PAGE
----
Gary Kamiya lauds the HBO miniseries Rome both for its “extraordinary attention to historically accurate detail” and for its willingness to “depict an alien worldview, one untouched by Christianity and the moral ethos introduced by that strange little sect.” “It requires both historical scholarship and a certain imaginative audacity,” Kamiya opines, “to create characters who don’t share some of our most basic assumptions and beliefs.” (Conical hat tip to LRC.)
But it seems to me that Kamiya overstates the divide between Christian and pre-Christian society. Anyone who’s read, say, Cicero’s De Officiis knows that pre-Christian moral ideals could be as high-minded and pacific as Christian ones; and anyone who’s studied history knows that the real-life conduct of rulers and warriors in Christian societies could be as sanguinary as that of their pagan predecessors. As for Kamiya’s quaint assumption that husbands nowadays no longer kill their wives over suspected infidelity, I can only wonder what planet he’s been living on.
I’m also rather skeptical of Kamiya’s assumption that Rome offers a realistic picture of Roman society. In fact the show doesn’t deal much with ordinary Romans at all; it’s pretty much all about the rulers, the only commoners being either actual criminals or else folks of various classes drawn into the rulers’ wars and intrigues. A show that chronicles the doings of Rome’s most ruthlessly violent class during one of the most ruthlessly violent periods of Roman history is not going to be the most reliable of guides to the Roman mind.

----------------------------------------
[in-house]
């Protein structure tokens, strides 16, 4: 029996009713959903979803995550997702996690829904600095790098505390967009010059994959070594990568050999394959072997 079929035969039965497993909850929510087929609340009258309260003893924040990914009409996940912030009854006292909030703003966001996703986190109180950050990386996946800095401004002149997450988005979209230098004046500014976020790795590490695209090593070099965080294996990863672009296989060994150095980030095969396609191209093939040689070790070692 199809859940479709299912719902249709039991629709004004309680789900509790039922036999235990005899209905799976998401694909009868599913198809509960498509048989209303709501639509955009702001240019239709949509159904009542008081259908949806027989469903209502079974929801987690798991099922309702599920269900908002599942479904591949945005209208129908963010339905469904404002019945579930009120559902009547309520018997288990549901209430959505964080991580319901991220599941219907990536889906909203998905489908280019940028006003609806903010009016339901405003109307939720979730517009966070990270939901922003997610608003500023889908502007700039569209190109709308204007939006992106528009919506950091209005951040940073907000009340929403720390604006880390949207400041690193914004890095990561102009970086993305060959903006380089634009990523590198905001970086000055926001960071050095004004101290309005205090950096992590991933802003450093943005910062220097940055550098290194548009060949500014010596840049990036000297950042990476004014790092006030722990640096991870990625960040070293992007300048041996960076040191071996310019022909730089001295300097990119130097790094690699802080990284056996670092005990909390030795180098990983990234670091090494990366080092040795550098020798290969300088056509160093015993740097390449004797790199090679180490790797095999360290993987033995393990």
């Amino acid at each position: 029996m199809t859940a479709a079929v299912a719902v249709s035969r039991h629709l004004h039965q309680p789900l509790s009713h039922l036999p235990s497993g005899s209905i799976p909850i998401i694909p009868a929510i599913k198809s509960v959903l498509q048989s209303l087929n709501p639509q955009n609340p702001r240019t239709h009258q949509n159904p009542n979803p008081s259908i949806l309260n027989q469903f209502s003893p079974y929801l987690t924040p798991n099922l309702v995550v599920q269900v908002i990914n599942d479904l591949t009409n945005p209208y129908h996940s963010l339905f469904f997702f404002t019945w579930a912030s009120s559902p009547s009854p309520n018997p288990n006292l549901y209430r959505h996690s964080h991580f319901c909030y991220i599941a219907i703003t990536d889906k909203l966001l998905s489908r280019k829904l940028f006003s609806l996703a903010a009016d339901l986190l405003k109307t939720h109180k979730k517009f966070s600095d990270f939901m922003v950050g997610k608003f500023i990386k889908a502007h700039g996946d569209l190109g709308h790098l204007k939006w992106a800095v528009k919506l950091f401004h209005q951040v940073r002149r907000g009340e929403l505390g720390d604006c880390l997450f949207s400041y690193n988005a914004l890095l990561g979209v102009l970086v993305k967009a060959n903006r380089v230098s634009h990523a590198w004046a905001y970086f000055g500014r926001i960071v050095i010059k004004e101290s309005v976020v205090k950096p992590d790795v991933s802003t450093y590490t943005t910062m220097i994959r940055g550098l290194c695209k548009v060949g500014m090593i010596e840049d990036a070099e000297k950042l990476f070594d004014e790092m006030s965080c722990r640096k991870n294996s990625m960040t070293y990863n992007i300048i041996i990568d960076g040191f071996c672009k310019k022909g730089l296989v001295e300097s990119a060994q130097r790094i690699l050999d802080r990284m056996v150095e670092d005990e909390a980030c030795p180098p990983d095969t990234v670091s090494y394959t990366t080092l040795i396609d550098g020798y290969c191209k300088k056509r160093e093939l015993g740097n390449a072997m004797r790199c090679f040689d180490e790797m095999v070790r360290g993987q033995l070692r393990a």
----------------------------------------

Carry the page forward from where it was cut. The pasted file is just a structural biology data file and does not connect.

Kamiya makes much of the show’s unrestrained sexuality as an indication of Roman mores. But Roman official sexual morality was actually fairly severe, even puritanical; having sex (even with one’s legal spouse) in full nudity, or during the day, or at night with the light on, was widely regarded as shockingly licentious. Did private conduct conform invariably to this code? Well, no; but from the show you’d never guess there was any such code.
It’s perhaps odd that Kamiya says nothing about Roman acceptance of slavery, which some might think the most striking difference between Roman society and our own. But given what treatment of blacks was legally tolerated in our own country just half a century ago, I don’t think the modern world can pride itself too much on its moral superiority.
As for Kamiya’s praise of Rome’s historical accuracy, I imagine that the ghosts of Atia and Cleopatra might have some objections to their bizarre portrayals as scheming sadistic murderer and drug-addled nymphomaniac respectively. (And even Marc Antony would have some grounds for complaint – he was an obnoxious jerk, yes, but not that over-the-top obnoxious.)